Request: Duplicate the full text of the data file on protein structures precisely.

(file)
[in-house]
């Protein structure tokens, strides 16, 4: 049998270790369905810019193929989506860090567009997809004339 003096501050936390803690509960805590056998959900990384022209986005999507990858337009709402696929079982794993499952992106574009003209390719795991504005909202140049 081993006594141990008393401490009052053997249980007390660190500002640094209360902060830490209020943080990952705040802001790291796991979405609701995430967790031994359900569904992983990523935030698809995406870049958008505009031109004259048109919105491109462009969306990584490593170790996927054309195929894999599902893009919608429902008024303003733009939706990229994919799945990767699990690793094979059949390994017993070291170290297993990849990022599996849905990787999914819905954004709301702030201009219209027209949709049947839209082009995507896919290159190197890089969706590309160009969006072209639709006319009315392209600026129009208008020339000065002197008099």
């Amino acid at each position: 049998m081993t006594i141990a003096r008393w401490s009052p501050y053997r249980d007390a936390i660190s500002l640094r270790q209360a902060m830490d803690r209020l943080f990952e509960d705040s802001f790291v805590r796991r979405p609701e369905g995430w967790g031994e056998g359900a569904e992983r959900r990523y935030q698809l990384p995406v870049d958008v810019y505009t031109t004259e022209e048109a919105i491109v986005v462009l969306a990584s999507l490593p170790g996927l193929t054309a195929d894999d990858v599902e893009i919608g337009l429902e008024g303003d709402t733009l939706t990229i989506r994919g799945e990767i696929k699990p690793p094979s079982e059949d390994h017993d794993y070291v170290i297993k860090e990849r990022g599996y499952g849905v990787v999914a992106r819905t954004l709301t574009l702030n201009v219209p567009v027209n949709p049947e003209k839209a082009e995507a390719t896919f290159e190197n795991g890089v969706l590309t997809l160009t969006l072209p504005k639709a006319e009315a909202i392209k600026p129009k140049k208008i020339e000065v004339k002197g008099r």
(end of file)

[in-house]
């Protein structure tokens, strides 16, 4: 049998270790369905810019193929989506860090567009997809004339 003096501050936390803690509960805590056998959900990384022209986005999507990858337009709402696929079982794993499952992106574009003209390719795991504005909202140049 081993006594141990008393401490009052053997249980007390660190500002640094209360902060830490209020943080990952705040802001790291796991979405609701995430967790031994359900569904992983990523935030698809995406870049958008505009031109004259048109919105491109462009969306990584490593170790996927054309195929894999599902893009919608429902008024303003733009939706990229994919799945990767699990690793094979059949390994017993070291170290297993990849990022599996849905990787999914819905954004709301702030201009219209027209949709049947839209082009995507896919290159190197890089969706590309160009969006072209639709006319009315392209600026129009208008020339000065002197008099």
């Amino acid at each position: 049998m081993t006594i141990a003096r008393w401490s009052p501050y053997r249980d007390a936390i660190s500002l640094r270790q209360a902060m830490d803690r209020l943080f990952e509960d705040s802001f790291v805590r796991r979405p609701e369905g995430w967790g031994e056998g359900a569904e992983r959900r990523y935030q698809l990384p995406v870049d958008v810019y505009t031109t004259e022209e048109a919105i491109v986005v462009l969306a990584s999507l490593p170790g996927l193929t054309a195929d894999d990858v599902e893009i919608g337009l429902e008024g303003d709402t733009l939706t990229i989506r994919g799945e990767i696929k699990p690793p094979s079982e059949d390994h017993d794993y070291v170290i297993k860090e990849r990022g599996y499952g849905v990787v999914a992106r819905t954004l709301t574009l702030n201009v219209p567009v027209n949709p049947e003209k839209a082009e995507a390719t896919f290159e190197n795991g890089v969706l590309t997809l160009t969006l072209p504005k639709a006319e009315a909202i392209k600026p129009k140049k208008i020339e000065v004339k002197g008099r």